Always start with the basics. Despite being perceived in a similar way, the basics and the core are two very...
For a long time, scientists believed that the brain was incapable of repairing itself after sustaining damage. A few decades ago, studies began to disprove these beliefs and instead show that the brain is a powerful organ capable of responding and adapting to new stimuli. This ability is known as neuroplasticity.
Despite what’s known about neuroplasticity, there are still many misconceptions about the abilities of the human brain. This is especially true when it comes to learning languages. You might have heard people say that language is best learned during childhood, and that adults beyond the age of fifty stand no chance of gaining fluency. If so, know that these statements are false. People have a tendency to pass ideas around without confirming their accuracy, and if you listen, you might miss out on the amazing experience of learning a foreign language later in life.
Learn a Language in Your Fifties: It’s Never Too Late to Get Started
There’s some truth to what the naysayers are telling you. Neuroplasticity does decrease with age, and learning a language in your fifties might prove to be more challenging than learning it in elementary school. However, there is more to the story. While you might be slightly less sharp than you used to be, you also have strengths that young people do not.
1. An Expanded Vocabulary
You might think that having a broad English vocabulary would hinder learning foreign languages, but that isn’t the case. A big part of language learning is understanding vocabulary, and when your brain is filled with a knowledge of the vocabulary of one language, it picks up on another language much easier. That said, older adults might have a harder time grasping the accent and pronunciation of the new language compared to young children.
2. A Platform of Success
At your age, you’ve likely had a number of successes, from landing your dream job to completing your college degree. Unlike a younger person, you have the confidence to know you can succeed. You also know that the best things in life don’t come easy, and during the rough moments of language learning, you are more likely to commit to seeing the process through rather than giving up.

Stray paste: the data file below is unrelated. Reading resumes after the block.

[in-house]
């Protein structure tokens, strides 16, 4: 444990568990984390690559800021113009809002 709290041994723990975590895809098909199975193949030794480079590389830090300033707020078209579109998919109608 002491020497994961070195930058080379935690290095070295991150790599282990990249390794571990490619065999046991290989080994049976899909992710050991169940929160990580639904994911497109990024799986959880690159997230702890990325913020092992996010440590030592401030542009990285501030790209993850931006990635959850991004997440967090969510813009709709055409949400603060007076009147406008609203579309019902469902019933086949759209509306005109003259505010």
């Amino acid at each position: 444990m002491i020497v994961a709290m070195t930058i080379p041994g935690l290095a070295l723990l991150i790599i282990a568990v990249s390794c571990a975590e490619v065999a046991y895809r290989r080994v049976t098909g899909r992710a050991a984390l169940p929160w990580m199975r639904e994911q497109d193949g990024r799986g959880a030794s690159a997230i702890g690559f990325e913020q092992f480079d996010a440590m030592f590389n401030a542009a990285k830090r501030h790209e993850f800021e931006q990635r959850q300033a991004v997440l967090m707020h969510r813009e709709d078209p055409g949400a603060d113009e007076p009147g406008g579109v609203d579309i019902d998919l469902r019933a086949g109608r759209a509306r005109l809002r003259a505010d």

3. A World with Fewer Distractions
Most adults who are over the age of fifty have given up on trying to impress others. Unlike some of your younger friends and family members, you don’t spend your time obsessing over what’s happening on social media or worrying about things you can’t control. You know yourself pretty well by now, and you’ve likely grown bored with many of the distractions that plague the minds of young people, instead choosing to focus more of your energy on the interests you’re passionate about. For that reason, this is an excellent phase of your life to begin learning a language.
4. A Reason to Travel
Everyone takes a different path in life, but by the fifties, most people are beginning to think about their goals for retirement. It’s also true that by this phase of life, most are beyond raising children, and they, therefore, have more funds to devote toward travel and leisure.
If you’ve always wanted to see the world, you’ll have plenty of motivation to learn foreign languages. Even as much as a basic understanding of a language of your chosen country will make visiting there much more enjoyable. You’ll be able to converse with the locals when visiting Paris or Barcelona on a more intimate level and have an overall better experience.
If you’ve never considered travel during retirement, it’s possible that your efforts to learn foreign languages will inspire you. Through learning a language, you also pick up on other aspects of the associated culture, and the more you learn about other cultures, the more exciting the prospect of travel will seem.
Learning Foreign Languages Later in Life: Keeping the Brain Young
Even if language learning does prove to be more difficult at your age, the challenge might be a good thing. Much like exercise challenges the body, putting your brain to the test by learning a new language could help keep you mentally young and fit.
The threat of Alzheimer’s disease or dementia is frightening for most middle-aged adults. Nothing would be scarier than losing control of your own mind, but luckily, research is showing that the actions we take now might lessen our chances of developing one of these terrible conditions. One of the most effective things you can do is learn a foreign language. Research from Edinburgh University found that people who were bilingual developed dementia later than people who only spoke one language throughout their lives.
If you’re ready to expand your horizons, deepen your connection to the world around you, and help protect your brain against age-related degeneration, consider beginning your journey with foreign language learning today.